As elder siblings we feel that it is our duty to protect the younger ones. At times, this makes us a bit overbearing and almost dominant towards them. We need to stop that. It is important for them to take their own life journey. It doesn’t mean that we don’t tell them when they are wrong, or we don’t help them when they need us. We just need to strike a balance.
3. Being their friend will help more than trying to be their mentor.
One thing that I learnt while “mentoring” my younger sister is that trying to get her to follow my philosophies never really works. I had to constantly remind myself that I’m NOT her parent, I’m her sibling, her partner, her friend, all combined into one. While it’s my duty to show her the pros and cons of her choices, I cannot make those choices for her. I’ve learnt to be patient and to trust that she’ll make the right choice. I also learnt that it’s important to let her know that I’ve always got her back, whatever her choice.
4. Strive to be their Go To person.
Last night she came up to me and began narrating the teenage drama unfolding in her life. I was tired and desperately wanted some sleep after a long day. I was tempted to be blunt, tell her to shut up, snuggle down and sleep. But a tiny voice told me otherwise. There are times when being brusque is the only way. There are also times when you need to listen to that silvery voice and stay put. And communicate with them. Just listen and get to know what’s going on in their life. Because that’s what everyone is craving for, right? For someone who listens to them. I loved it when at the end she hugged me and said, ‘I love you. You are the best!” I realised that spending those two hours sitting in the balcony, with the cool wind blowing and listening to her (even though I was tired) was a very small price for the bind we share.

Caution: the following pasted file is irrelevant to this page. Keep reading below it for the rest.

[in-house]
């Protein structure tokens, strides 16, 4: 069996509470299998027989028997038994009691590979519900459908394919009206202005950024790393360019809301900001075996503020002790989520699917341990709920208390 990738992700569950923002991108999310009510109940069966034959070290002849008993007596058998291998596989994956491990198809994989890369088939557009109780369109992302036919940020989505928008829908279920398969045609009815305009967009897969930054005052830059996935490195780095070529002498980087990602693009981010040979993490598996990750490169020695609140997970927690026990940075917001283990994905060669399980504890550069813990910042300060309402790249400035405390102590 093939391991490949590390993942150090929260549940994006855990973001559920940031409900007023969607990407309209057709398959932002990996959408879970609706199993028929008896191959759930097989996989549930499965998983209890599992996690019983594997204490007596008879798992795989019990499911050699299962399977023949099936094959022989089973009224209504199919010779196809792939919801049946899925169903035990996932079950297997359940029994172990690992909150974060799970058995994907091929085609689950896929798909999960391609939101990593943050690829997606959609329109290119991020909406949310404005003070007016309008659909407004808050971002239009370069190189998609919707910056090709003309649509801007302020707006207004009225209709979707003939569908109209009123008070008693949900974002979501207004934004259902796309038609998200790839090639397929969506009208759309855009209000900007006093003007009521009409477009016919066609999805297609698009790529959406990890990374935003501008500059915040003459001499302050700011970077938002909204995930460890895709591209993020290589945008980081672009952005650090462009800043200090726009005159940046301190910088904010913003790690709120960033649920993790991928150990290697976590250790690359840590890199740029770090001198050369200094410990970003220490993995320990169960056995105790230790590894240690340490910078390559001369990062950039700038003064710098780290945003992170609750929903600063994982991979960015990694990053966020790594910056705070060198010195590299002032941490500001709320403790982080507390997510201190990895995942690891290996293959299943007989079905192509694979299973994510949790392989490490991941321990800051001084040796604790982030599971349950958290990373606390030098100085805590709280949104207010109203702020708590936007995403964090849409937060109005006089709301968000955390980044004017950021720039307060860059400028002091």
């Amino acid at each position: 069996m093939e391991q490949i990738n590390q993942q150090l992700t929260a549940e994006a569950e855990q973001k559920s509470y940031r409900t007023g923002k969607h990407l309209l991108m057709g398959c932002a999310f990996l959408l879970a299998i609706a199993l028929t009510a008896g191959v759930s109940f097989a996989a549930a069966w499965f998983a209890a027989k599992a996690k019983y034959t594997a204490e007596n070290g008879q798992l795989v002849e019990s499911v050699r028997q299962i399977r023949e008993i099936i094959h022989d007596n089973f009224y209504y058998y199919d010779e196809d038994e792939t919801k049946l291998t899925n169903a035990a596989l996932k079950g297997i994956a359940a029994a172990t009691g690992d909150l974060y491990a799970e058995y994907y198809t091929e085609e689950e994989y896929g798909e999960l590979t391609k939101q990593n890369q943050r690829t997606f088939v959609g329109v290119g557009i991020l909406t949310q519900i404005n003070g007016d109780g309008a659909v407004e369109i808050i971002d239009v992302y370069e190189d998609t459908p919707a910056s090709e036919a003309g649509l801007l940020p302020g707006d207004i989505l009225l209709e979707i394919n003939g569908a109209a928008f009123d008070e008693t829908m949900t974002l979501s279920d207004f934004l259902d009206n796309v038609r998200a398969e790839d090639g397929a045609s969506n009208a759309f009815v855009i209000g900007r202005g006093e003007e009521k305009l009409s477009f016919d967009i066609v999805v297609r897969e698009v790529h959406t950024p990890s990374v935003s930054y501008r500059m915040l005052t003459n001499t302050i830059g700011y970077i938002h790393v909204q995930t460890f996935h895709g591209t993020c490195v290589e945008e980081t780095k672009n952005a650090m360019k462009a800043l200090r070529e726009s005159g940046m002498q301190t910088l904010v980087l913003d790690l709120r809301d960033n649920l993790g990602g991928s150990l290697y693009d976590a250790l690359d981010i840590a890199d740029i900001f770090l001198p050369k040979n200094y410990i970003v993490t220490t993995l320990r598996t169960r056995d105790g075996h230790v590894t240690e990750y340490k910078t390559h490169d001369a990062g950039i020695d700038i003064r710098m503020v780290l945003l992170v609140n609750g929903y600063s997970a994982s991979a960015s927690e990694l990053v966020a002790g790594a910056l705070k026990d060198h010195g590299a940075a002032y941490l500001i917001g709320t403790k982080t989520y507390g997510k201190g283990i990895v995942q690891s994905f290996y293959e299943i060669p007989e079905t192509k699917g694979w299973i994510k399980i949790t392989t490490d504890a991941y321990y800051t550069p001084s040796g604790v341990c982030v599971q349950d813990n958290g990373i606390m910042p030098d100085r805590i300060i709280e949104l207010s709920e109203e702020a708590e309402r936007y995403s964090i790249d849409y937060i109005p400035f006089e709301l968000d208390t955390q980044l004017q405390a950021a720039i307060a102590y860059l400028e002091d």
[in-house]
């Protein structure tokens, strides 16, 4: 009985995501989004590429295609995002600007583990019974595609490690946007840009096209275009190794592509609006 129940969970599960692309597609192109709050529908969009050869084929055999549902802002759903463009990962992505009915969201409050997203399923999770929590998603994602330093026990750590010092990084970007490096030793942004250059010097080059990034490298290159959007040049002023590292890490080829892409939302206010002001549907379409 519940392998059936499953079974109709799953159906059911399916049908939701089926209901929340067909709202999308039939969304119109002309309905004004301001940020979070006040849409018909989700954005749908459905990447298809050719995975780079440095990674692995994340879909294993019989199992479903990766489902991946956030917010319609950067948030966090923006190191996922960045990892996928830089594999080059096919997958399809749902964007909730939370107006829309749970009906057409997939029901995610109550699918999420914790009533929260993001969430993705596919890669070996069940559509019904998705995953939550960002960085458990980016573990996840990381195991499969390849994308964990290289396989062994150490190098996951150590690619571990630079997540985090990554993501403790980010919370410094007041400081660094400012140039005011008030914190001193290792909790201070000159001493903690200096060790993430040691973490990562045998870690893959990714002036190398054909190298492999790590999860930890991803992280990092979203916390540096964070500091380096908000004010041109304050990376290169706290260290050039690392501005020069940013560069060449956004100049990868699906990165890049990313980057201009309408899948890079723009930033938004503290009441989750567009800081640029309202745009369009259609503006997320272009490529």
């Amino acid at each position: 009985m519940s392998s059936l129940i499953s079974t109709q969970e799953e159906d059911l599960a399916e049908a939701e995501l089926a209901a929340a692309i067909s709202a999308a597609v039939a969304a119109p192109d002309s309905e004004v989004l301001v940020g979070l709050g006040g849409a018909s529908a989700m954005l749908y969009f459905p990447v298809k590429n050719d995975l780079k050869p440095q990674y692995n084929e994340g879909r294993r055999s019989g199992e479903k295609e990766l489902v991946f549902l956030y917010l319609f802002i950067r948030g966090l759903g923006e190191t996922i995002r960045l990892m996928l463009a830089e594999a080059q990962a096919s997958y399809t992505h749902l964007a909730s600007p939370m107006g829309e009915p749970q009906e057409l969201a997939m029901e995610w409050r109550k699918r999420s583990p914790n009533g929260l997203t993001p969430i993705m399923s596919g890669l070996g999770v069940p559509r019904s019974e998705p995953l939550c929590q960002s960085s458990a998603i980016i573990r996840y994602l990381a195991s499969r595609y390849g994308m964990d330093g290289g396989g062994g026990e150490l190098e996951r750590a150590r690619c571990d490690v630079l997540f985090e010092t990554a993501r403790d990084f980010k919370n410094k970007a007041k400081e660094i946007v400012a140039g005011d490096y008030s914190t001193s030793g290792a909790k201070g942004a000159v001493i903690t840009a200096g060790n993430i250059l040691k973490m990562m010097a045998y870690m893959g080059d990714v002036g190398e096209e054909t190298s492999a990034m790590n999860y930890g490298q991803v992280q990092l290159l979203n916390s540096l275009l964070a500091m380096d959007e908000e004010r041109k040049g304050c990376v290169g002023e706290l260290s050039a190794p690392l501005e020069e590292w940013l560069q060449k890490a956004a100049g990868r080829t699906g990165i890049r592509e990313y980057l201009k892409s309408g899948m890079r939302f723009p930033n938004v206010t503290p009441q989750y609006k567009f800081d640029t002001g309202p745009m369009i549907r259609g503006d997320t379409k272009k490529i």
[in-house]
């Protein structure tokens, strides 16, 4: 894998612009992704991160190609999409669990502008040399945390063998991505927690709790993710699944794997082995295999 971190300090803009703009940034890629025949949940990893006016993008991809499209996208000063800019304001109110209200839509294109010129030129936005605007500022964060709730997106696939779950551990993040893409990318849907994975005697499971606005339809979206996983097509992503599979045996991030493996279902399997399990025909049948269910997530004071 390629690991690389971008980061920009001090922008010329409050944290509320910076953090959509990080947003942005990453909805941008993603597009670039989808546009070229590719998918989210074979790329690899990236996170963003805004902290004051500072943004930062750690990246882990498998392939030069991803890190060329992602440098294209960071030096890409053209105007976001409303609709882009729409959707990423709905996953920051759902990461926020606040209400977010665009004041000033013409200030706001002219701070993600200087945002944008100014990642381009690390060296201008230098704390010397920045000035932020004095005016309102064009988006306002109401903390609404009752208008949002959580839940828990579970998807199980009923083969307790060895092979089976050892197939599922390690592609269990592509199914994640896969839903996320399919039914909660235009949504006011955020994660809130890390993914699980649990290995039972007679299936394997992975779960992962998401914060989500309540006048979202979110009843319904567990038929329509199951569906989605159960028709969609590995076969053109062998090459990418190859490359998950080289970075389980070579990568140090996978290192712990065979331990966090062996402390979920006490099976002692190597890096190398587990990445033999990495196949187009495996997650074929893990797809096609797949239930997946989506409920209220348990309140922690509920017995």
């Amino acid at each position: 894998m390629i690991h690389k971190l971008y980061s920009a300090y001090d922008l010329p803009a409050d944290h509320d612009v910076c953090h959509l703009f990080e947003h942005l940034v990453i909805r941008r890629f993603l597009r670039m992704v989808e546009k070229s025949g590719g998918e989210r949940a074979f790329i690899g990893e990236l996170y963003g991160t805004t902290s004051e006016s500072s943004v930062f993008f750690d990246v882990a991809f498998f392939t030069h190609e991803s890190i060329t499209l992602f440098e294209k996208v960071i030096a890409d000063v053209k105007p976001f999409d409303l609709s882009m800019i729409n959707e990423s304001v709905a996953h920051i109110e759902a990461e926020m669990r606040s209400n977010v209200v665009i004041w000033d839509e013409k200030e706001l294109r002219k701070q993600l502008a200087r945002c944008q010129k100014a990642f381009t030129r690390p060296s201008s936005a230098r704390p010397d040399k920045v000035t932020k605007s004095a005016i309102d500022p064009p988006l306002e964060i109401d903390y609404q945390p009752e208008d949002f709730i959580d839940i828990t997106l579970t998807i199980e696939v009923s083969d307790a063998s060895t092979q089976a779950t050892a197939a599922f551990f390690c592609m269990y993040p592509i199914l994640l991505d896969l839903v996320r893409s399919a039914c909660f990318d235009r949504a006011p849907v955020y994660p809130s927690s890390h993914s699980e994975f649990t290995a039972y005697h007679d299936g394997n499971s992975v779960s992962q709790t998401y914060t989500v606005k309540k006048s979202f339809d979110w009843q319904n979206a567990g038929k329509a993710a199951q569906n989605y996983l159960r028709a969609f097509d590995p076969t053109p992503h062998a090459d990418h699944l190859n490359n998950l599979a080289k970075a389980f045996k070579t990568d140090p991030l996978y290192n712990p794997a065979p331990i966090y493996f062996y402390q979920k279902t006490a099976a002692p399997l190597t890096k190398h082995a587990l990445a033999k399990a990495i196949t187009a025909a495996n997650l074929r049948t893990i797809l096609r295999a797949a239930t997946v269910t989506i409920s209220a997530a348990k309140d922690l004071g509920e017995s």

5. You are always there for them. Let the message ring loud and clear.
It hasn’t always been possible for me to be physically present for her. But to be a good sibling being physically there at all times isn’t necessary. I’ve always made sure that she knows that I am just a call or text away.